Crystalline lens dislocation secondary to bacterial endogenous endophthalmitis.
Sangave A, Komati R, Weinmann A, Samuel L, and Desai U. Crystalline lens dislocation secondary to bacterial endogenous endophthalmitis. Am J Ophthalmol Case Rep 2017; 7:149-152.
Am J Ophthalmol Case Rep
Purpose: To present an unusual case of endogenous endophthalmitis secondary to Group A streptococcus (GAS) that resulted in dislocation of the crystalline lens.
Observations: An immunocompetent 51-year-old man presented to the emergency room (ER) with upper respiratory infection (URI) symptoms and painful right eye. He was diagnosed with URI and viral conjunctivitis and discharged on oral azithromycin and polytrim eyedrops. He returned to the ER 30 h later with sepsis and findings consistent with endophthalmitis, including light perception only vision. Ophthalmology was consulted at this time and an emergent vitreous tap and injection was performed. Both blood and vitreous cultures grew an atypical non-hemolytic variant of GAS (Streptococcus pyogenes). The primary source of infection was presumed to be secondary to pharyngitis or cutaneous dissemination. Final vision in the affected eye was no light perception, likely from a combination of anterior segment scarring, posterior segment damage, and hypotony. Interestingly, head computed tomography (CT) at the initial ER presentation showed normal lens position, but repeat CT at re-presentation revealed posterior dislocation of the lens.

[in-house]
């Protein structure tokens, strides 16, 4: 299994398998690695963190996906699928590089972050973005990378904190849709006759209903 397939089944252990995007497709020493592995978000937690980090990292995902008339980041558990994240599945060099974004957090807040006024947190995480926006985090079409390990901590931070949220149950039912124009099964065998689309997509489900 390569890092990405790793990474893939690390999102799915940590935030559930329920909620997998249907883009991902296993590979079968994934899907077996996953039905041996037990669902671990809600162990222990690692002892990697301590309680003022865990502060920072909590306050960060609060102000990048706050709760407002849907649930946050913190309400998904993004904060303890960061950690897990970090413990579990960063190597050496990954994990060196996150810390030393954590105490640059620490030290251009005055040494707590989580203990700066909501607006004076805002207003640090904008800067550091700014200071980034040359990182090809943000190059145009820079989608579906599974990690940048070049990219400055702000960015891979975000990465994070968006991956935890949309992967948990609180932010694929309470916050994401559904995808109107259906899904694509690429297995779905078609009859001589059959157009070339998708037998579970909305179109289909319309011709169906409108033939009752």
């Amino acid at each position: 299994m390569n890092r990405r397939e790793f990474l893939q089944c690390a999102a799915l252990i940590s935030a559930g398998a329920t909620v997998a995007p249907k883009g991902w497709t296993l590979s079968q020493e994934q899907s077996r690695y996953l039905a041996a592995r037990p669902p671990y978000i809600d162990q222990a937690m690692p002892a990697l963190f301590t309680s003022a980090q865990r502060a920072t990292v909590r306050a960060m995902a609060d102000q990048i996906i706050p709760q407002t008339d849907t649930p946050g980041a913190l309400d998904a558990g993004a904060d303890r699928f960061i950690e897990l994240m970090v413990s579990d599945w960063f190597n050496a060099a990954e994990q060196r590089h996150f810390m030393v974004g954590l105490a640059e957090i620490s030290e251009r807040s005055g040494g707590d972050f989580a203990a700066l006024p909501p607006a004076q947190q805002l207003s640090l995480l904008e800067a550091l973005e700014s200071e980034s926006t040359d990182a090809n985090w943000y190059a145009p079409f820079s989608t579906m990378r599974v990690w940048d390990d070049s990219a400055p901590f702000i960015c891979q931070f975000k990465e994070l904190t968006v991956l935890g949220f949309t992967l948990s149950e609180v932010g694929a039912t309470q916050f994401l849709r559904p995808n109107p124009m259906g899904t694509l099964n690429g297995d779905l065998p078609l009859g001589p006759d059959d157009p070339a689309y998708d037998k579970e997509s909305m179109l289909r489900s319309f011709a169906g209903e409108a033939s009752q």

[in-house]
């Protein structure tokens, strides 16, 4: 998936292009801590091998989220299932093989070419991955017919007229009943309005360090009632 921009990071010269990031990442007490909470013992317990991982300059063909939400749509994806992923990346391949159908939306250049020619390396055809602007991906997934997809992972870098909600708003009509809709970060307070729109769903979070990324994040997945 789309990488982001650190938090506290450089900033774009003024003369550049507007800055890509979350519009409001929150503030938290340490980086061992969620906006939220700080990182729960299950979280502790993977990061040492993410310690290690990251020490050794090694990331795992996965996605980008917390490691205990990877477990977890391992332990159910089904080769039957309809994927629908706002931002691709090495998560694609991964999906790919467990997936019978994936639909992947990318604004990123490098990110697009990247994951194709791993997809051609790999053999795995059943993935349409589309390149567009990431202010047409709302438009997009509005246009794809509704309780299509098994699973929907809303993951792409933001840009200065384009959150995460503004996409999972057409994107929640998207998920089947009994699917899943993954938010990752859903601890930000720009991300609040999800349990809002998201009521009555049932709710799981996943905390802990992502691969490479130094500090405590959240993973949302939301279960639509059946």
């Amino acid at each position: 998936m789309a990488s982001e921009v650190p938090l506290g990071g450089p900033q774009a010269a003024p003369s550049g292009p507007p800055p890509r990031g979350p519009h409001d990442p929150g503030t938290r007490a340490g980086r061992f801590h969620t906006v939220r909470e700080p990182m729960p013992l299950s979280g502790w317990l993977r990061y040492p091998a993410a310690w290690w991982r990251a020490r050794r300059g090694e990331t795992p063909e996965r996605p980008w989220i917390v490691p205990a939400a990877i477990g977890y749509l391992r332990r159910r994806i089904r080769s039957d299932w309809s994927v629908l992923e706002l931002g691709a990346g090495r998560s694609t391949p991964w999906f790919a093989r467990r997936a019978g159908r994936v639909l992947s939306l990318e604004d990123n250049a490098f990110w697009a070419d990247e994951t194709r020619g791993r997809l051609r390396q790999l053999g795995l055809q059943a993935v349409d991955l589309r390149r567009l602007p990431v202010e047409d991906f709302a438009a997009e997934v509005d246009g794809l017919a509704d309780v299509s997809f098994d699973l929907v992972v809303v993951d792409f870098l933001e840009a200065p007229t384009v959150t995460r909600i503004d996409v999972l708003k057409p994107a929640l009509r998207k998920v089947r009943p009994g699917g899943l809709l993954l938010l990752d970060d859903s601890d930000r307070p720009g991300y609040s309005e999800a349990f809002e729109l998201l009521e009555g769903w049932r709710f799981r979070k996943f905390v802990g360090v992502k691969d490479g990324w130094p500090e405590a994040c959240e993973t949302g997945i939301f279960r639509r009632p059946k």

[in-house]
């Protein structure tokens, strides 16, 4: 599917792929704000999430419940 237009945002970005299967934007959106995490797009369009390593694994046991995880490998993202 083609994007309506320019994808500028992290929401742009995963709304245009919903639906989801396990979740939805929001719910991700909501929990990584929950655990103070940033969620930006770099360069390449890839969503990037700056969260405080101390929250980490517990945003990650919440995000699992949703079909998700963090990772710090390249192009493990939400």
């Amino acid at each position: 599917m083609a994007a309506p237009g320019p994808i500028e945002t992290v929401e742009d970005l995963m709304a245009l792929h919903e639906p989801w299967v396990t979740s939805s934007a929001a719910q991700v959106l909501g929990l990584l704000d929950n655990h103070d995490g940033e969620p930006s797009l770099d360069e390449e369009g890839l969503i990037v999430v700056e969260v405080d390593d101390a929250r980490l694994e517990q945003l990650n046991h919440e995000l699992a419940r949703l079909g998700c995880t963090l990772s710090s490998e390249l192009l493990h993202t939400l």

Conclusions and importance: Endophthalmitis secondary to GAS has been sparsely reported in the literature, and this case highlights a unique clinical presentation. We suspect that this atypical non-hemolytic strain may have evaded detection on initial pharyngeal cultures. Additionally, we hypothesize that GAS-mediated protease release resulted in breakdown of the zonular fibers and subsequent lens dislocation. Ophthalmologists should be aware of GAS and its devastating intraocular manifestations.